DEA to Slash Opioid Production

Drug Topics JournalDrug Topics October 2019
Volume 163
Issue 10

Fentanyl, oxymorphone, and hydrocodone face greatest cuts.

opioid pills and bottle

The DEA is proposing to reduce the amount of five Schedule II opioid controlled substances that can be manufactured in the U.S.

In its Notice of Proposed Rulemaking, DEA proposes to reduce the amount of oxymorphone (Opana) produced by 55%, fentanyl by 31%, hydrocodone (Vicodin) by 19%, hydromorphone (Dilaudid) by 25%, and oxycodone (Oxycontin) by 9%.

Combined with morphine, the proposed quota would be a 53% decrease in the amount of allowable production of these opioids since 2016.

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“The aggregate production quota set by DEA each calendar year ensures that patients have the medicines they need while also reducing excess production of controlled prescription drugs that can be diverted and misused,” said Acting Administrator Uttam Dhillon in a statement

The five opioids that are being cut were subject to special scrutiny after the Substance Use-Disorder Prevention that Promotes Opioid Recovery and Treatment for Patients and Communities (SUPPORT) Act was enacted last year, the agency said. SUPPORT requires DEA to “estimate the amount of diversion of the covered substance that occurs in the United States” and “make appropriate quota reductions.”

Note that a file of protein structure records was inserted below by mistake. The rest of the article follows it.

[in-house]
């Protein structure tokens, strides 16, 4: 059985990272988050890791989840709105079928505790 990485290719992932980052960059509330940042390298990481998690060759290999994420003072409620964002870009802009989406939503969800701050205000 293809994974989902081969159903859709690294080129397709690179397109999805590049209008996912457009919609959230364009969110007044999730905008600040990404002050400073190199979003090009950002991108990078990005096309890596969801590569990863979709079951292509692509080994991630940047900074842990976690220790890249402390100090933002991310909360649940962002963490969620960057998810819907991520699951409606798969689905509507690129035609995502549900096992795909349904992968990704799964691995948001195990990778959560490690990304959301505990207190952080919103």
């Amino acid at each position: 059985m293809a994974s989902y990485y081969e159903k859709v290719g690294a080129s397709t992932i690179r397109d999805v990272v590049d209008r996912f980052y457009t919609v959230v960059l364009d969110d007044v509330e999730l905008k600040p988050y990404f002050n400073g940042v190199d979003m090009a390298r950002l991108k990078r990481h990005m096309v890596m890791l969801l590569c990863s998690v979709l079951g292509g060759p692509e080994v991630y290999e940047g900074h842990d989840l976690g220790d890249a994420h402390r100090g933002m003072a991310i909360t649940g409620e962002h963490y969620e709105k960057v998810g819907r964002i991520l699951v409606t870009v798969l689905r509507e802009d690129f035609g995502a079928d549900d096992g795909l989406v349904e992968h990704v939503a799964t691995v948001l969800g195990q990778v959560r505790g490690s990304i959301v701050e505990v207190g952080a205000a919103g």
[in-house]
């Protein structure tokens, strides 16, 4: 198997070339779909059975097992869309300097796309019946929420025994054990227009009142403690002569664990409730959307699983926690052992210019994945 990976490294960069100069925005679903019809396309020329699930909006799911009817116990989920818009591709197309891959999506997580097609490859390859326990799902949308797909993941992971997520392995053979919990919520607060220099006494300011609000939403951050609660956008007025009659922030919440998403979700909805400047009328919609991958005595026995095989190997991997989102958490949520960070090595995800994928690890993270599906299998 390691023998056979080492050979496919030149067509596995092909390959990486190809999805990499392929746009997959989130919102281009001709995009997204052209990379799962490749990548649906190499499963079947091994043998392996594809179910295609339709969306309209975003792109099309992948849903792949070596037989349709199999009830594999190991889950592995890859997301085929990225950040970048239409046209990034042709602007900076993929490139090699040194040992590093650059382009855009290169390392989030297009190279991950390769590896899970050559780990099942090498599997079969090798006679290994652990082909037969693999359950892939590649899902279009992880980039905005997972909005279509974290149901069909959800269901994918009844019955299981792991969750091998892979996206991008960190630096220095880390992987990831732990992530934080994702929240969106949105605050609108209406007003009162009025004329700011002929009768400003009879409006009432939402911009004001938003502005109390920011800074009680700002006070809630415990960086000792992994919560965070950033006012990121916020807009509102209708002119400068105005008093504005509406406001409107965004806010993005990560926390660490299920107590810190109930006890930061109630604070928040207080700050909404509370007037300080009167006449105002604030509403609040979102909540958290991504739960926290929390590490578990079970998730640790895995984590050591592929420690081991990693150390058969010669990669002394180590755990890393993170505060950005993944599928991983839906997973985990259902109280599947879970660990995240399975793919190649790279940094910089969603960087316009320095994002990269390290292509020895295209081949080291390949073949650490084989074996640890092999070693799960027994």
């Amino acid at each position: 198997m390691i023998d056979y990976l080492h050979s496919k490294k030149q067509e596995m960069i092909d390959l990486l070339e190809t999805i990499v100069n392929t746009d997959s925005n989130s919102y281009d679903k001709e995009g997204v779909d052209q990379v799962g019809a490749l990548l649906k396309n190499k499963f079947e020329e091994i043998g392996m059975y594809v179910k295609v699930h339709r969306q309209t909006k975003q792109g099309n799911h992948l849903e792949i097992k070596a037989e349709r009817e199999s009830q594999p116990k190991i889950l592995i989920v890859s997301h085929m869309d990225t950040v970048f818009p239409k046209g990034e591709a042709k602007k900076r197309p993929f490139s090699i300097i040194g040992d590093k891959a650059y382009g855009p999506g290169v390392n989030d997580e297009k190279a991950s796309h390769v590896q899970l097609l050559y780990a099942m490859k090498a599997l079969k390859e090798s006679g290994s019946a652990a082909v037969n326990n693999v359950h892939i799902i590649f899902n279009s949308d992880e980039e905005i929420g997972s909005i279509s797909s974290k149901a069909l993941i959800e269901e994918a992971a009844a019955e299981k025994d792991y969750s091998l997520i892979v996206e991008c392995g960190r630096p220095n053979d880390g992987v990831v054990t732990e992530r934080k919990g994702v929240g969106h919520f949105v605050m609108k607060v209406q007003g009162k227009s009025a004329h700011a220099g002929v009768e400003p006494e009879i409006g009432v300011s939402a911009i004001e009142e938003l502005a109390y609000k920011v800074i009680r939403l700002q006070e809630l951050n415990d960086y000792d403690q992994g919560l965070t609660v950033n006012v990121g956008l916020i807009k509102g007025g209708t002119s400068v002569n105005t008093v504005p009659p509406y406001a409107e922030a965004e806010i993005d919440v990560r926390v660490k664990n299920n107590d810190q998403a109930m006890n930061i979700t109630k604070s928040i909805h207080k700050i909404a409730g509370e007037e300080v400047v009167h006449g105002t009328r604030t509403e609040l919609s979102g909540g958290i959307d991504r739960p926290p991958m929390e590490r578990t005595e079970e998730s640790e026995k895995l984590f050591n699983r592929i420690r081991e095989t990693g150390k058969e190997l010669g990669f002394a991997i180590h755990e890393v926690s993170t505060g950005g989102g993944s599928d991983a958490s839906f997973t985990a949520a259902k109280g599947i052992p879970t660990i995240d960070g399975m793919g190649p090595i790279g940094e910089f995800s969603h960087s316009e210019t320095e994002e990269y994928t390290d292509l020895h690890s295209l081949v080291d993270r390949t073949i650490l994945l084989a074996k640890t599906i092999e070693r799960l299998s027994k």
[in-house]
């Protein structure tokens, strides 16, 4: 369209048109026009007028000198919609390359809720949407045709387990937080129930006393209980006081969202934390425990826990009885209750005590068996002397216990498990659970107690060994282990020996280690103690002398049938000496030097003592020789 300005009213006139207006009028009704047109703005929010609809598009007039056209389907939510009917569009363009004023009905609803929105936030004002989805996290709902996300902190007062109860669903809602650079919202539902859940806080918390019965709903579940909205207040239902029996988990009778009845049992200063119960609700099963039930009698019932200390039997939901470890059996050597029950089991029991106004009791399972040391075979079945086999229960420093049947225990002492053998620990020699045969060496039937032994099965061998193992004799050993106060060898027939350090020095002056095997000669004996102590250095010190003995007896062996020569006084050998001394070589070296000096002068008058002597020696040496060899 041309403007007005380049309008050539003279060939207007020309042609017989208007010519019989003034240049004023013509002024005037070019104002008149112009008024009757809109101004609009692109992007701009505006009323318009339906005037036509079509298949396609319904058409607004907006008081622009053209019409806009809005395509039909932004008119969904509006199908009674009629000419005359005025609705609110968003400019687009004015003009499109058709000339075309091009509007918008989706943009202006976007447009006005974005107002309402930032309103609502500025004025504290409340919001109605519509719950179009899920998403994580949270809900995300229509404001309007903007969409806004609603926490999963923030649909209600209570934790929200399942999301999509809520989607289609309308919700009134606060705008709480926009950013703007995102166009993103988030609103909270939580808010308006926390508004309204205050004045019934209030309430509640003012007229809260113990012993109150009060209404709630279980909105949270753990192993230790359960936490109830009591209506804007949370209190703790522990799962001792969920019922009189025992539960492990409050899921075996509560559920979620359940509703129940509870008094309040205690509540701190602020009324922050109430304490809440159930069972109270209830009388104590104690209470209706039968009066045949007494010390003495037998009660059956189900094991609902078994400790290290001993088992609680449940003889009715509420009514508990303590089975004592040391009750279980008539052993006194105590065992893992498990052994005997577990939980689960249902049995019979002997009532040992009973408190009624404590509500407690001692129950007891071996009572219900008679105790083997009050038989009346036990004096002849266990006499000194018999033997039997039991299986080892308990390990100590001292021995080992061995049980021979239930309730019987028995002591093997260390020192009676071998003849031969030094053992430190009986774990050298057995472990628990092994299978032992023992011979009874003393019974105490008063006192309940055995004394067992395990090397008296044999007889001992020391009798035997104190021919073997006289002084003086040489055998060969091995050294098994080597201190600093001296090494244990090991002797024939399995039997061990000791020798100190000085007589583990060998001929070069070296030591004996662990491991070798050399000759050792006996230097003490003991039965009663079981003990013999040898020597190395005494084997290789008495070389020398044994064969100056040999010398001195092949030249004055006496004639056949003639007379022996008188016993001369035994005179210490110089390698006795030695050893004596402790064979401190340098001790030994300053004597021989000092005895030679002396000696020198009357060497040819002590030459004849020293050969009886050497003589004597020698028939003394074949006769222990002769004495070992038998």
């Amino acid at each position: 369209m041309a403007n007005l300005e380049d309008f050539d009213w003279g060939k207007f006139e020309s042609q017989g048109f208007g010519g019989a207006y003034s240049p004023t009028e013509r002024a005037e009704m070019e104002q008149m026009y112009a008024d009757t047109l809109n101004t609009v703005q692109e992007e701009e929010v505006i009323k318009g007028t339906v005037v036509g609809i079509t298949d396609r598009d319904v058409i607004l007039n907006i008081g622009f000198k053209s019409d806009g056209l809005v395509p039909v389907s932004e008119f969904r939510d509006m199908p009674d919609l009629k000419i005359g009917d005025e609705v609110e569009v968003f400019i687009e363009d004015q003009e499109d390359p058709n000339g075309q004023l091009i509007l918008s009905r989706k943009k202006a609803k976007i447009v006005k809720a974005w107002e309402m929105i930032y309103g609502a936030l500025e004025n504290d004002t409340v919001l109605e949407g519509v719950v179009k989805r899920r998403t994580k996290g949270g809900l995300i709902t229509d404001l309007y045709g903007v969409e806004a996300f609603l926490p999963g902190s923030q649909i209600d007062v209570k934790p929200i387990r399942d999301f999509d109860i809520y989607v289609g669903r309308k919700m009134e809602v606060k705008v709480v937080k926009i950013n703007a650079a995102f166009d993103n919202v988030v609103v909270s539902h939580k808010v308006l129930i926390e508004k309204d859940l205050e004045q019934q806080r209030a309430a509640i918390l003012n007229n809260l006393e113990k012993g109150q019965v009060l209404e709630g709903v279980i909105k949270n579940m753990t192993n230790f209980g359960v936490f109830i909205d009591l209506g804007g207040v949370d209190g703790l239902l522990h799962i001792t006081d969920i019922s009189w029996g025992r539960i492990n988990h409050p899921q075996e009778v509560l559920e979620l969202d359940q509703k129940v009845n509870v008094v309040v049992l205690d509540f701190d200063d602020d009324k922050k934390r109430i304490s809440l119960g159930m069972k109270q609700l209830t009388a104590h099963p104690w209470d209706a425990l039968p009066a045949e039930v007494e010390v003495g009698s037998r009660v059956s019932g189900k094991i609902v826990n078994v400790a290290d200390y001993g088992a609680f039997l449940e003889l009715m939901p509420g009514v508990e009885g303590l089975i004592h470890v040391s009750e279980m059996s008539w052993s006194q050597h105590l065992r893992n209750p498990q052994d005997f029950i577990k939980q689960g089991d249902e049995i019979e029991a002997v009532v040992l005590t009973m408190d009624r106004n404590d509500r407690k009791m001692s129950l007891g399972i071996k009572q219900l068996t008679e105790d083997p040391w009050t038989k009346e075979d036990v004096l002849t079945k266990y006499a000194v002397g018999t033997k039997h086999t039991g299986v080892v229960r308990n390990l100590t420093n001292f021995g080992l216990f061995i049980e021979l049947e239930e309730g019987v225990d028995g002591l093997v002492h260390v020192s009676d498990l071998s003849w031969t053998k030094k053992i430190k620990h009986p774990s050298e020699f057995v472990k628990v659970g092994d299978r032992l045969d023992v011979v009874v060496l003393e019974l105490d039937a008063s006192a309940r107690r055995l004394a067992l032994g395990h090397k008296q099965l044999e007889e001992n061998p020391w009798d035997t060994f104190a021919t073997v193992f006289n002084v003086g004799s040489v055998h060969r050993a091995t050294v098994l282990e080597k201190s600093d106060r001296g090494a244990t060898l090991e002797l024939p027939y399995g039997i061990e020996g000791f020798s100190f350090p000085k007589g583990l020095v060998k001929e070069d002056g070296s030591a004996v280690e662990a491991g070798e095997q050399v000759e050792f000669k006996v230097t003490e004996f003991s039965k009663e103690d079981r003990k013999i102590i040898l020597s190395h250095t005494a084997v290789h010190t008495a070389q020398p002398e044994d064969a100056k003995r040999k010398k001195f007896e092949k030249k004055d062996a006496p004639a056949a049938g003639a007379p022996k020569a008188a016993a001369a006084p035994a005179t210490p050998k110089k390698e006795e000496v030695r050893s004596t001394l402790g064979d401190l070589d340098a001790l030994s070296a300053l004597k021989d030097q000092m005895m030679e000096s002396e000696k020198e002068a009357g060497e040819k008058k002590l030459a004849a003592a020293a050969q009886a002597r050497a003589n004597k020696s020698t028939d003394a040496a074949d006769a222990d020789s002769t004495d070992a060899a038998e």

While it is cutting opioid production, DEA is proposing to increase the amount of marijuana that can be produced for research from 2,450 kilograms to 3,200 kilograms-almost triple the amount produced in 2018. 

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The Proposed Aggregate Production Quotas and Assessment of Annual Needs addresses more than 250 Schedule I and II controlled substances and three List I chemicals, which include ephedrine, pseudoephedrine, and phenylpropanolamine. “This reflects the total amount of substances needed to meet the country’s legitimate medical, scientific, research, industrial, and export needs for the year and for the maintenance of reserve stocks. DEA endeavors to set production limits at a level required to meet these needs, without resulting in an excessive amount of these potentially harmful substances,” the agency said.

Individuals can submit public comments on the proposed APQ until 11:59 p.m. on October 10, following the instructions in the Notice. After taking the comments into account, DEA will publish another notice later in the year informing the public of the established APQ.

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